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Evarts, A.B. (1914). Dementia Precox in the Colored Race. Psychoanal. Rev., 1(4):388-403.

(1914). Psychoanalytic Review, 1(4):388-403

Dementia Precox in the Colored Race

Arrah B. Evarts, M.D.

It is a fact recognized by all that the individual in his development relieves the history of the race; he had a period of mere animal existence; a period of acquiring a language; a period of hunting and of the fascination of fire; a period of loving to play with mud and clay and to make baskets; a period of wanting animal pets, which can be trained to do his bidding; a period of trying to till the soil and a period of building; a period of the use of tools; and a period of the development of abstract thought. Upon this fact is built one of the fundamental principles of pedagogy: that a child should be allowed to develop in sympathy with his race trend. It is also fundamental to the full understanding of psychiatry. Again and again do we see an individual, struggling against the awful onslaught of a psychosis, reverting to progressively lower and lower strata of the formation of his race.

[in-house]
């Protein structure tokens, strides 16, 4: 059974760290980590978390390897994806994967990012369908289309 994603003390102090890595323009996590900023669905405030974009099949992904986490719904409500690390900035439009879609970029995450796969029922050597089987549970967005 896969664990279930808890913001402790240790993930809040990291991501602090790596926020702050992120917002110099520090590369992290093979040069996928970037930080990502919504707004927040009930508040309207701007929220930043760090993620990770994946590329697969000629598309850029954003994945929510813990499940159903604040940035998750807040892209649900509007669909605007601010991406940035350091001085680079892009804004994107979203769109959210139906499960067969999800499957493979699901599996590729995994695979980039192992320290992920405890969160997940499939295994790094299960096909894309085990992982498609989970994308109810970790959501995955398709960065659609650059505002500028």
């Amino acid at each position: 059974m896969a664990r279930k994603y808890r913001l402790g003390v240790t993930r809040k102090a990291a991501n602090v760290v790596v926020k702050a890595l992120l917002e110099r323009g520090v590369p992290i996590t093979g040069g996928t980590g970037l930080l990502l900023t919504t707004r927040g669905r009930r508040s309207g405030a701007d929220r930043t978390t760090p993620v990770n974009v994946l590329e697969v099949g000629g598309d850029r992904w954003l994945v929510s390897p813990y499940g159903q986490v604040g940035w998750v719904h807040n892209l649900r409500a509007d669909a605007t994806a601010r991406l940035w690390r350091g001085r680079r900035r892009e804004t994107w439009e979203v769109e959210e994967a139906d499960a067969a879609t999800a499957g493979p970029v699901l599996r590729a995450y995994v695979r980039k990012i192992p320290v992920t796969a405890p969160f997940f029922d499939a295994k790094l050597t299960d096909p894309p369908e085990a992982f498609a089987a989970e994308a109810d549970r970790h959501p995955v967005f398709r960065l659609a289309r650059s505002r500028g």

The race sense, if so we may call it, is so integral a part of the psychiatrist himself, that often he sees without seeing, and understands without understanding, when his patients are those of his own race. When, however, he is dealing with those of another race, this conformity of experience is lacking, and must be consciously made a factor in the equation before its final solution will be satisfactory.

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